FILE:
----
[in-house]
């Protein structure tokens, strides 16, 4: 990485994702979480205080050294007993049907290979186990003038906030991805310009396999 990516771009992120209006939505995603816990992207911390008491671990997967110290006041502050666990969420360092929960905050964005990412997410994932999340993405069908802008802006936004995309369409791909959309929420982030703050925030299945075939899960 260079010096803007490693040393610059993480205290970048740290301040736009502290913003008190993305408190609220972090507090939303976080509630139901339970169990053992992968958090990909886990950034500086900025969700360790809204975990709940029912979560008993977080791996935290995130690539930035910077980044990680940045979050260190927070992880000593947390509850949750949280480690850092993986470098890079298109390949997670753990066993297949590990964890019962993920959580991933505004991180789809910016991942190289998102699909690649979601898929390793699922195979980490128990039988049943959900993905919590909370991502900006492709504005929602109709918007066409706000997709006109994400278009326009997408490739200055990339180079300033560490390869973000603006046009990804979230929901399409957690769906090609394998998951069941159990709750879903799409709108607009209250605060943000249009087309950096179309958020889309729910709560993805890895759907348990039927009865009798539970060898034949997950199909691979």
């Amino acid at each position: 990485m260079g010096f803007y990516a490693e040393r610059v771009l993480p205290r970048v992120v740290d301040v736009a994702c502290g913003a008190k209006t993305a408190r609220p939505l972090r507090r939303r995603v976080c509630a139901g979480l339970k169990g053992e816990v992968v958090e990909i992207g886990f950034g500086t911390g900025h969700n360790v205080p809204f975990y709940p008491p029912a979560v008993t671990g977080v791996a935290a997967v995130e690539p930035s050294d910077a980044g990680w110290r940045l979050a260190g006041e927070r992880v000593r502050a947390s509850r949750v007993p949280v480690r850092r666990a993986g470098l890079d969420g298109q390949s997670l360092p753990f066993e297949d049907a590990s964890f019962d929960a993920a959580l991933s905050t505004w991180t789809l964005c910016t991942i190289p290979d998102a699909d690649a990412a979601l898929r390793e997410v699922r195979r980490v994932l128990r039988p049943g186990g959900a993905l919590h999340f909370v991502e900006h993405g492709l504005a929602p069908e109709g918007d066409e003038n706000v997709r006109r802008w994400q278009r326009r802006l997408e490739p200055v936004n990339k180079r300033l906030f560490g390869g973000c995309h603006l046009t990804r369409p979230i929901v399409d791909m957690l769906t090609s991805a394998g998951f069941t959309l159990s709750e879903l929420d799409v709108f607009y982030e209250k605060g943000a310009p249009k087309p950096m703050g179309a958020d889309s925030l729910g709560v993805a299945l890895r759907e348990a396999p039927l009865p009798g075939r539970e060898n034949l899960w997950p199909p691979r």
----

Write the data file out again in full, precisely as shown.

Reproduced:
[in-house]
């Protein structure tokens, strides 16, 4: 990485994702979480205080050294007993049907290979186990003038906030991805310009396999 990516771009992120209006939505995603816990992207911390008491671990997967110290006041502050666990969420360092929960905050964005990412997410994932999340993405069908802008802006936004995309369409791909959309929420982030703050925030299945075939899960 260079010096803007490693040393610059993480205290970048740290301040736009502290913003008190993305408190609220972090507090939303976080509630139901339970169990053992992968958090990909886990950034500086900025969700360790809204975990709940029912979560008993977080791996935290995130690539930035910077980044990680940045979050260190927070992880000593947390509850949750949280480690850092993986470098890079298109390949997670753990066993297949590990964890019962993920959580991933505004991180789809910016991942190289998102699909690649979601898929390793699922195979980490128990039988049943959900993905919590909370991502900006492709504005929602109709918007066409706000997709006109994400278009326009997408490739200055990339180079300033560490390869973000603006046009990804979230929901399409957690769906090609394998998951069941159990709750879903799409709108607009209250605060943000249009087309950096179309958020889309729910709560993805890895759907348990039927009865009798539970060898034949997950199909691979």
């Amino acid at each position: 990485m260079g010096f803007y990516a490693e040393r610059v771009l993480p205290r970048v992120v740290d301040v736009a994702c502290g913003a008190k209006t993305a408190r609220p939505l972090r507090r939303r995603v976080c509630a139901g979480l339970k169990g053992e816990v992968v958090e990909i992207g886990f950034g500086t911390g900025h969700n360790v205080p809204f975990y709940p008491p029912a979560v008993t671990g977080v791996a935290a997967v995130e690539p930035s050294d910077a980044g990680w110290r940045l979050a260190g006041e927070r992880v000593r502050a947390s509850r949750v007993p949280v480690r850092r666990a993986g470098l890079d969420g298109q390949s997670l360092p753990f066993e297949d049907a590990s964890f019962d929960a993920a959580l991933s905050t505004w991180t789809l964005c910016t991942i190289p290979d998102a699909d690649a990412a979601l898929r390793e997410v699922r195979r980490v994932l128990r039988p049943g186990g959900a993905l919590h999340f909370v991502e900006h993405g492709l504005a929602p069908e109709g918007d066409e003038n706000v997709r006109r802008w994400q278009r326009r802006l997408e490739p200055v936004n990339k180079r300033l906030f560490g390869g973000c995309h603006l046009t990804r369409p979230i929901v399409d791909m957690l769906t090609s991805a394998g998951f069941t959309l159990s709750e879903l929420d799409v709108f607009y982030e209250k605060g943000a310009p249009k087309p950096m703050g179309a958020d889309s925030l729910g709560v993805a299945l890895r759907e348990a396999p039927l009865p009798g075939r539970e060898n034949l899960w997950p199909p691979r």